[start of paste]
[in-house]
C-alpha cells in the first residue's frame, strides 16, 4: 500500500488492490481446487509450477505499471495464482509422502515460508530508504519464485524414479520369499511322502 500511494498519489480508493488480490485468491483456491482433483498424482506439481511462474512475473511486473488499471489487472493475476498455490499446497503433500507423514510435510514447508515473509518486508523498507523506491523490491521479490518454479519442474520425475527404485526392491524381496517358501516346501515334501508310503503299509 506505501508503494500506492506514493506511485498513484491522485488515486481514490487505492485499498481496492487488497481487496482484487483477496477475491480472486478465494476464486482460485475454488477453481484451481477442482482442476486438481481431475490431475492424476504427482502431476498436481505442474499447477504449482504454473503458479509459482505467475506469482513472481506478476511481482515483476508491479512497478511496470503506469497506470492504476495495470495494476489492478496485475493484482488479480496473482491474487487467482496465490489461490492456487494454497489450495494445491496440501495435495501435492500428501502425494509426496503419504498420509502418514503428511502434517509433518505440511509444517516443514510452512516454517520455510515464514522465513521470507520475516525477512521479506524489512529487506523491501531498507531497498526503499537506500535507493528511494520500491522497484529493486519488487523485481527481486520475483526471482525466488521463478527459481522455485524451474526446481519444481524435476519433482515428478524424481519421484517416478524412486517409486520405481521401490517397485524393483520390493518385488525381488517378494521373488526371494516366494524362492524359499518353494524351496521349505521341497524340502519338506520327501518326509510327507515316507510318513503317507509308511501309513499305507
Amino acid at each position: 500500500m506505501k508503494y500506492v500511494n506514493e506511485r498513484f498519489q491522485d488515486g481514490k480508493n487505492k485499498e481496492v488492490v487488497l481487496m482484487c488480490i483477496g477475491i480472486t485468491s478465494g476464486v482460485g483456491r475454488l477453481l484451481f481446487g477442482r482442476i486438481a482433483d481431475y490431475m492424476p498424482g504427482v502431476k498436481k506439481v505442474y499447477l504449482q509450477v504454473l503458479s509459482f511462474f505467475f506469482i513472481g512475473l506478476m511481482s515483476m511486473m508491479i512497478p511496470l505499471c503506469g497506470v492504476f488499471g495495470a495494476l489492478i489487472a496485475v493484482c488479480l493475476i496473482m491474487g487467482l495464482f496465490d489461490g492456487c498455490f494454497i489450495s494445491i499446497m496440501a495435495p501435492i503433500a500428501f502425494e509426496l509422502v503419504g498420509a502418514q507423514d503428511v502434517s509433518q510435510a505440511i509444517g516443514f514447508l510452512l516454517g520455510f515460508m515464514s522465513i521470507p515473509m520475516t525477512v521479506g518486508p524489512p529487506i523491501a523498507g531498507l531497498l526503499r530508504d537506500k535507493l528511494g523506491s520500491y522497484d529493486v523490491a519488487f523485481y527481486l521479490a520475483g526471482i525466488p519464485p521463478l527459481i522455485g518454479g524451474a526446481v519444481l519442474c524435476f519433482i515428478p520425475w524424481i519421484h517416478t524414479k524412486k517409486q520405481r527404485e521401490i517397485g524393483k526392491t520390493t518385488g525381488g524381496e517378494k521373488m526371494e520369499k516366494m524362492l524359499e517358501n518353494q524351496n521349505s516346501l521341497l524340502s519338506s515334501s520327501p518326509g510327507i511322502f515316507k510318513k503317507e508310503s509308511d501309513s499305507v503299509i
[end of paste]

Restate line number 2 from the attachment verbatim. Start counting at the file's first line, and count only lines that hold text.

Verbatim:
C-alpha cells in the first residue's frame, strides 16, 4: 500500500488492490481446487509450477505499471495464482509422502515460508530508504519464485524414479520369499511322502 500511494498519489480508493488480490485468491483456491482433483498424482506439481511462474512475473511486473488499471489487472493475476498455490499446497503433500507423514510435510514447508515473509518486508523498507523506491523490491521479490518454479519442474520425475527404485526392491524381496517358501516346501515334501508310503503299509 506505501508503494500506492506514493506511485498513484491522485488515486481514490487505492485499498481496492487488497481487496482484487483477496477475491480472486478465494476464486482460485475454488477453481484451481477442482482442476486438481481431475490431475492424476504427482502431476498436481505442474499447477504449482504454473503458479509459482505467475506469482513472481506478476511481482515483476508491479512497478511496470503506469497506470492504476495495470495494476489492478496485475493484482488479480496473482491474487487467482496465490489461490492456487494454497489450495494445491496440501495435495501435492500428501502425494509426496503419504498420509502418514503428511502434517509433518505440511509444517516443514510452512516454517520455510515464514522465513521470507520475516525477512521479506524489512529487506523491501531498507531497498526503499537506500535507493528511494520500491522497484529493486519488487523485481527481486520475483526471482525466488521463478527459481522455485524451474526446481519444481524435476519433482515428478524424481519421484517416478524412486517409486520405481521401490517397485524393483520390493518385488525381488517378494521373488526371494516366494524362492524359499518353494524351496521349505521341497524340502519338506520327501518326509510327507515316507510318513503317507509308511501309513499305507